New Zealand Post continues to remember and honour those who served the First World War with its second addition to the their stamp and coin programme, titled 1915 The Spirit of Anzac.
In 1915 New Zealand’s role in the First World War reached a new level. In near-impossible conditions, the New Zealand Expeditionary Force took part in the Gallipoli campaign alongside our Australian neighbours. The Australian and New Zealand Army Corps (ANZAC) was formed and the spirit of Anzac lives on today.
First observed in 1916 and commemorated as an official day of remembrance in 1921, Anzac Day commemorates the landing of the troops at Anzac Cove on 25 April 1915. A century on, a new generation reflects on the events that occurred at Gallipoli, and remembers all New Zealanders who have served their country during times of conflict and peace.
The intention of the Gallipoli campaign was to open the Dardanelles strait to the Allied fleets, giving them access to the Ottoman capital of Constantinople to possibly force a Turkish surrender. After nine months of conflict, the ultimately unsuccessful campaign came to an end and the peninsula remained in its defenders’ hands.
The effects the Gallipoli campaign had on New Zealand and Australia were devastating. More than 8,700 Australians and more than 2,700 New Zealanders lost their lives fighting for King and Empire in this ambitious campaign. It was through this hardship that the Anzac spirit was born, a comradeship felt and remembered to this day with the annual observance of Anzac Day - 25 April.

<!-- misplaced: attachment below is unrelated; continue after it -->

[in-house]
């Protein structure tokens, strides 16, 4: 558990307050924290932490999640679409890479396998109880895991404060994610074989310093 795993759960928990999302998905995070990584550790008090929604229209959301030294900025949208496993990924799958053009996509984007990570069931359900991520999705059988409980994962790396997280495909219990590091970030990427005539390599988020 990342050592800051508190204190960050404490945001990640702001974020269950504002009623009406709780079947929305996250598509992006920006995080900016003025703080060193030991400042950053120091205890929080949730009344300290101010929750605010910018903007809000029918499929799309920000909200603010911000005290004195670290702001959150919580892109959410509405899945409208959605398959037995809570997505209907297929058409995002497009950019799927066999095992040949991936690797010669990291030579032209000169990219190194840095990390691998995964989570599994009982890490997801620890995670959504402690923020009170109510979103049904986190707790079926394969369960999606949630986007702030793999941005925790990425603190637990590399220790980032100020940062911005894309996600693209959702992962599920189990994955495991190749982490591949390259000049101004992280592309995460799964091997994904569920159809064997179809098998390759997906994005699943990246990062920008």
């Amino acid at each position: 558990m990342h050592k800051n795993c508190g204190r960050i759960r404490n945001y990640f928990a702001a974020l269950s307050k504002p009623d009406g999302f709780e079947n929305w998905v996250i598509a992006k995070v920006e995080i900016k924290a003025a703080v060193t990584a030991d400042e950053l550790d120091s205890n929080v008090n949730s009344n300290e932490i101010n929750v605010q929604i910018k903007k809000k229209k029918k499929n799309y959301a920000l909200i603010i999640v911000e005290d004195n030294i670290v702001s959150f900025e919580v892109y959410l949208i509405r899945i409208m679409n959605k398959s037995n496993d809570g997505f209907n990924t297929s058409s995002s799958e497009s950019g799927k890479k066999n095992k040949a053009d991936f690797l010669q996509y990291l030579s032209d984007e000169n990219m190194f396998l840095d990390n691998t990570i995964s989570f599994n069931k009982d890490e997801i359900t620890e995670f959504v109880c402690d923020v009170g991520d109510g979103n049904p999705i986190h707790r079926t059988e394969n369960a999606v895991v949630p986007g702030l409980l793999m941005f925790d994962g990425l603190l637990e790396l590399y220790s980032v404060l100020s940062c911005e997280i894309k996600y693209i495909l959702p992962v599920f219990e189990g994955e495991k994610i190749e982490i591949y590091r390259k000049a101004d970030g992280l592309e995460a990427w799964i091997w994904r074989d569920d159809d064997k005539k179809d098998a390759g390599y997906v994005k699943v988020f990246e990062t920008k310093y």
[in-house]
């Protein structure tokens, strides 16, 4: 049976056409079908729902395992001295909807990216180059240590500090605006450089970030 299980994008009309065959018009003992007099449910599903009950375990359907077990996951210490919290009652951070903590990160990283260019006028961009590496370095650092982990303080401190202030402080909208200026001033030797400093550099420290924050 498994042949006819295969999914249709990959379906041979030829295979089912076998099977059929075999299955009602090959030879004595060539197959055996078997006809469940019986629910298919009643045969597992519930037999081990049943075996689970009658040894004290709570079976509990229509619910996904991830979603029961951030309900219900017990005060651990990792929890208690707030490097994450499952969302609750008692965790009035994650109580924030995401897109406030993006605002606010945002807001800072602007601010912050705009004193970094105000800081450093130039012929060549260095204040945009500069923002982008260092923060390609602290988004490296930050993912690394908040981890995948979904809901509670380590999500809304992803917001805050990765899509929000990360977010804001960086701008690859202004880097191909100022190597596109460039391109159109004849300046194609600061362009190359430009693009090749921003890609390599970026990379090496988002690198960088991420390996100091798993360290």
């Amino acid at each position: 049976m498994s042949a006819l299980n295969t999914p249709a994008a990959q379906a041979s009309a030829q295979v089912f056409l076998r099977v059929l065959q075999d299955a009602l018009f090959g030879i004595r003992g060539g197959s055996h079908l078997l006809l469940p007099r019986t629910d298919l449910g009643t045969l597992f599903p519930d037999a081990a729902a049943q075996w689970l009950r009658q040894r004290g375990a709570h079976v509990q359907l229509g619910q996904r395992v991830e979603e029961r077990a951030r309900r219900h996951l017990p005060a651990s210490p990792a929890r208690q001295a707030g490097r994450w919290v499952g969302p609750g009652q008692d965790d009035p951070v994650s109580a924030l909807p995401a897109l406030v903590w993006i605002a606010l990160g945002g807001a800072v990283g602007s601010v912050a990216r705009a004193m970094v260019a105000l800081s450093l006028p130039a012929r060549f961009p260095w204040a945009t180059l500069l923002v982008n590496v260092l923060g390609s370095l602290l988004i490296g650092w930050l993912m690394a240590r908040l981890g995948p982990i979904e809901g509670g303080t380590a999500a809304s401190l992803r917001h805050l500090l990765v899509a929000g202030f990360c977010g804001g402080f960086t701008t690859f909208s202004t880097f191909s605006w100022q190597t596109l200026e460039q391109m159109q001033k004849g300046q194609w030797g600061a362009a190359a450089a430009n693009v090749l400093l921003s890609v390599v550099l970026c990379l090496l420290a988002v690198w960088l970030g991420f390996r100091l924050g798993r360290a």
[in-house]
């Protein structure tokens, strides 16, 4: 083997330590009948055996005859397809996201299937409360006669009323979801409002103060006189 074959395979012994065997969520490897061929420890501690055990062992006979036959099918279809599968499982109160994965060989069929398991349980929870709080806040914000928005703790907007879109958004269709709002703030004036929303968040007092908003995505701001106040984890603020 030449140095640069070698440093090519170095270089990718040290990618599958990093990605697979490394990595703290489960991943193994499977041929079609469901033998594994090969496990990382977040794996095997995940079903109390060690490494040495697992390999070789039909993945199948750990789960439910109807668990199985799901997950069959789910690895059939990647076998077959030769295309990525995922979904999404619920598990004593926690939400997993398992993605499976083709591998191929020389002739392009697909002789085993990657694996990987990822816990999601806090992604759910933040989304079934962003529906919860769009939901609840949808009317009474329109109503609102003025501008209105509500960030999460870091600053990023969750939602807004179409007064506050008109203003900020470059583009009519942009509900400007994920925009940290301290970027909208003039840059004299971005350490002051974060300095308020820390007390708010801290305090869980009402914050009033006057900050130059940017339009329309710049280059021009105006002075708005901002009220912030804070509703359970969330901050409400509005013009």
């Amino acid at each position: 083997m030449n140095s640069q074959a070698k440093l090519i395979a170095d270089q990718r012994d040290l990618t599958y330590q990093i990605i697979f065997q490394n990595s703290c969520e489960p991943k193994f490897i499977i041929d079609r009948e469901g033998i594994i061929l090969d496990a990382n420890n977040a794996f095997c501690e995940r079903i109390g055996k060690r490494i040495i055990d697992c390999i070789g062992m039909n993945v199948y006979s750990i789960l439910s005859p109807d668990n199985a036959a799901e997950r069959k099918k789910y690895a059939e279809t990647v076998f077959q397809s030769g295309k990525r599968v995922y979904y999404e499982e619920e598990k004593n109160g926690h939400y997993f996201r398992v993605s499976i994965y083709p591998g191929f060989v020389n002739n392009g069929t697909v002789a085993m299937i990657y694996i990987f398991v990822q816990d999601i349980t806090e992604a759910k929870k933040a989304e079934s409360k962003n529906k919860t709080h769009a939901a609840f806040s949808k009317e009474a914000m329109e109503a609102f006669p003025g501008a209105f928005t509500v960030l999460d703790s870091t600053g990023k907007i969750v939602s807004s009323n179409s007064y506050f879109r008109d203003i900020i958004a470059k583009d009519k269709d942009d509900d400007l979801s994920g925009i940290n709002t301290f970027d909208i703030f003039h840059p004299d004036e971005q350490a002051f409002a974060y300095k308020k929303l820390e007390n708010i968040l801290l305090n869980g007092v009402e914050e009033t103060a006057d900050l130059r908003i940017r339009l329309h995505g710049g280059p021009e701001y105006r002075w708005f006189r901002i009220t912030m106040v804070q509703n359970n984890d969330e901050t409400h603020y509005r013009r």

The second issue in this special five-year stamp and coin programme, 1915 The Spirit of Anzac told the story of New Zealand’s role in the First World War. Through the Anzac theme, we look at the tale of Evelyn Brooke, a nursing matron from New Plymouth. Evelyn was one of more than 500 nurses from New Zealand who served overseas during the war, and the only New Zealand nurse to be awarded the Royal Red Cross and Bar for her services.
When the Gallipoli campaign was being planned, few foresaw the need to provide hospital ships for the treatment and evacuation of the wounded. In July 1915, as casualties mounted, the Maheno left Wellington for Egypt, with a matron, 13 nursing sisters, five medical officers and 61 orderlies among the personnel on board.
The stamps in this special issue were complemented by the sheetlet, two miniature sheets, first day cover and two miniature sheet first day covers.